$5 million gross verdict in favor of Norfolk Southern employee who suffered from asbestosis
The railroad worker was employed by Norfolk Southern Railway from 1979 until 1990 and was largely responsible for replacing the asbestos-containing brake shoes on Norfolk Southern trains. After his retirement, he suffered from shortness of breath and was treated by a pulmonary doctor who documented that he may have an asbestos-induced lung disease. Over the next several years, he suffered from gradually worsening shortness of breath, coughing, chest pain, and tightness in his chest until his death. Although he smoked cigarettes for decades, a pathologist found asbestos bodies and scarring in his lung tissue which he concluded was asbestosis.
The worker’s estate sued the railroad alleging that Norfolk Southern had failed to provide a safe workplace and failed and failed to warn him of the dangers of his job in violation of the Federal Employer’s Liability Act. Specifically, they argued that Norfolk Southern knew that its brake shoes contained asbestos and failed to warn the worker of the dangers. The railroad argued that there was no significant airborne asbestos involved in brake work on the railroad and blamed the worker’s death on his heavy smoking history, rather than asbestosis. The railroad’s pathology expert testified that during his review of the biopsy tissue, he did not find any asbestos bodies or signs of asbestosis.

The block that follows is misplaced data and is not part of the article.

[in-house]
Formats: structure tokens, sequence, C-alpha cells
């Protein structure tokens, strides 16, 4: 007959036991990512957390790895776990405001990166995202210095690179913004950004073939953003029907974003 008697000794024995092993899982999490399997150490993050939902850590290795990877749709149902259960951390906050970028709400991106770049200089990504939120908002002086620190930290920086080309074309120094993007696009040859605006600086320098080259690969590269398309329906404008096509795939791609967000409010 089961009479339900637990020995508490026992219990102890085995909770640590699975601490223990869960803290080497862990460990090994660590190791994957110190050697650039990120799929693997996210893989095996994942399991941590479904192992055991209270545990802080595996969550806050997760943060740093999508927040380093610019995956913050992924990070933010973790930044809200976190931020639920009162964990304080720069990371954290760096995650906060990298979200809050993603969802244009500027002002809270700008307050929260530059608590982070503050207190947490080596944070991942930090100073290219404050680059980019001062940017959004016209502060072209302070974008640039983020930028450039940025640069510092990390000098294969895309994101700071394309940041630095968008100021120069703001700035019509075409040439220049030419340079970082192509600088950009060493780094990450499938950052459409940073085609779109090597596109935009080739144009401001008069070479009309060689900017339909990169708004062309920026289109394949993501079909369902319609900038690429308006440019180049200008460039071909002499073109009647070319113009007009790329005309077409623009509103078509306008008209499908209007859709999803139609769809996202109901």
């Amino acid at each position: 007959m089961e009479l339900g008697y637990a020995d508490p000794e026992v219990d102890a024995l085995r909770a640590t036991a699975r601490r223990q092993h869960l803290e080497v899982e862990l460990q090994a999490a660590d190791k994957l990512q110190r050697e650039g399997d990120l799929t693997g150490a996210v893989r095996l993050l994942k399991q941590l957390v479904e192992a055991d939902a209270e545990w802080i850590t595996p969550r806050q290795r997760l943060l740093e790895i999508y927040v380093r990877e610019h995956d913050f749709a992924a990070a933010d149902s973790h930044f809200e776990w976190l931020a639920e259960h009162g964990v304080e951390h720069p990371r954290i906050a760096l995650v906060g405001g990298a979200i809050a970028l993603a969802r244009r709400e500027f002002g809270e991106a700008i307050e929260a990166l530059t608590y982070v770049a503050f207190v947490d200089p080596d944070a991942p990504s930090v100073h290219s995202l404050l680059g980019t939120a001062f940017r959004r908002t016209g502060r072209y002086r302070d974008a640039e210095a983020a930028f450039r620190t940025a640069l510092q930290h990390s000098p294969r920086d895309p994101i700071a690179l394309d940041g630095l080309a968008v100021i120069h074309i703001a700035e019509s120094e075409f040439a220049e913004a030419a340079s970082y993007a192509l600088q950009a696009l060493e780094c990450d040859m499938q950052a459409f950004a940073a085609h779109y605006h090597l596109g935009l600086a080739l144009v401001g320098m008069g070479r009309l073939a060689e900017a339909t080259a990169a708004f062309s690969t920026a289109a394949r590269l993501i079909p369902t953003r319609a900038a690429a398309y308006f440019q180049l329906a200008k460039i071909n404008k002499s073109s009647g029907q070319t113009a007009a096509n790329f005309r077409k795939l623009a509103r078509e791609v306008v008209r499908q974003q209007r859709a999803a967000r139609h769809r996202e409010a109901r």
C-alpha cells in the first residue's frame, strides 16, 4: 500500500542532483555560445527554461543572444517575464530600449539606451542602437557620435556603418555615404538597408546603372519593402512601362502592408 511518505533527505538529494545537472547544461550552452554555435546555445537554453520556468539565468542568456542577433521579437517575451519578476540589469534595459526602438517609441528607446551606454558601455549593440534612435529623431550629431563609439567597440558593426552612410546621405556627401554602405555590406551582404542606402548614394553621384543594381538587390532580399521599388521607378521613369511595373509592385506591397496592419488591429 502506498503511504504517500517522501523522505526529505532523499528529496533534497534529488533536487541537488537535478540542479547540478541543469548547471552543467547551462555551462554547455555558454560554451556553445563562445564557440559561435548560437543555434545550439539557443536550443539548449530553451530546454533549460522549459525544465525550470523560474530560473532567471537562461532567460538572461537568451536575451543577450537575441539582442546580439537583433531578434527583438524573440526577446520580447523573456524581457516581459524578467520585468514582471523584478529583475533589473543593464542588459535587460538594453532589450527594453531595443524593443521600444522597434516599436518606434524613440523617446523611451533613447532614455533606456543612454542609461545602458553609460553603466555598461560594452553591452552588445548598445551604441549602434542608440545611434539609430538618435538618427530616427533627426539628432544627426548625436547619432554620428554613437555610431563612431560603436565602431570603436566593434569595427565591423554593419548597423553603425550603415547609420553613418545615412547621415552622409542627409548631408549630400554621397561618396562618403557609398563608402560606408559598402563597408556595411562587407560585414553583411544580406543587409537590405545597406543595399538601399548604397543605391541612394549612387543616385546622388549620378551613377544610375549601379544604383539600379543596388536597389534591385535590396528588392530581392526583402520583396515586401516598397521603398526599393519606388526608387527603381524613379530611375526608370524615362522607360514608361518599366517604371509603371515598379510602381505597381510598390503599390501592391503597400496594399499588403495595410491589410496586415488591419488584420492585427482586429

The jury returned a verdict in favor of the plaintiff in the amount of $5 million but attributed 20% liability to Norfolk Southern and 80% liability to the decedent due to his cigarette smoking. Therefore, the award was reduced under the FELA to $1 million.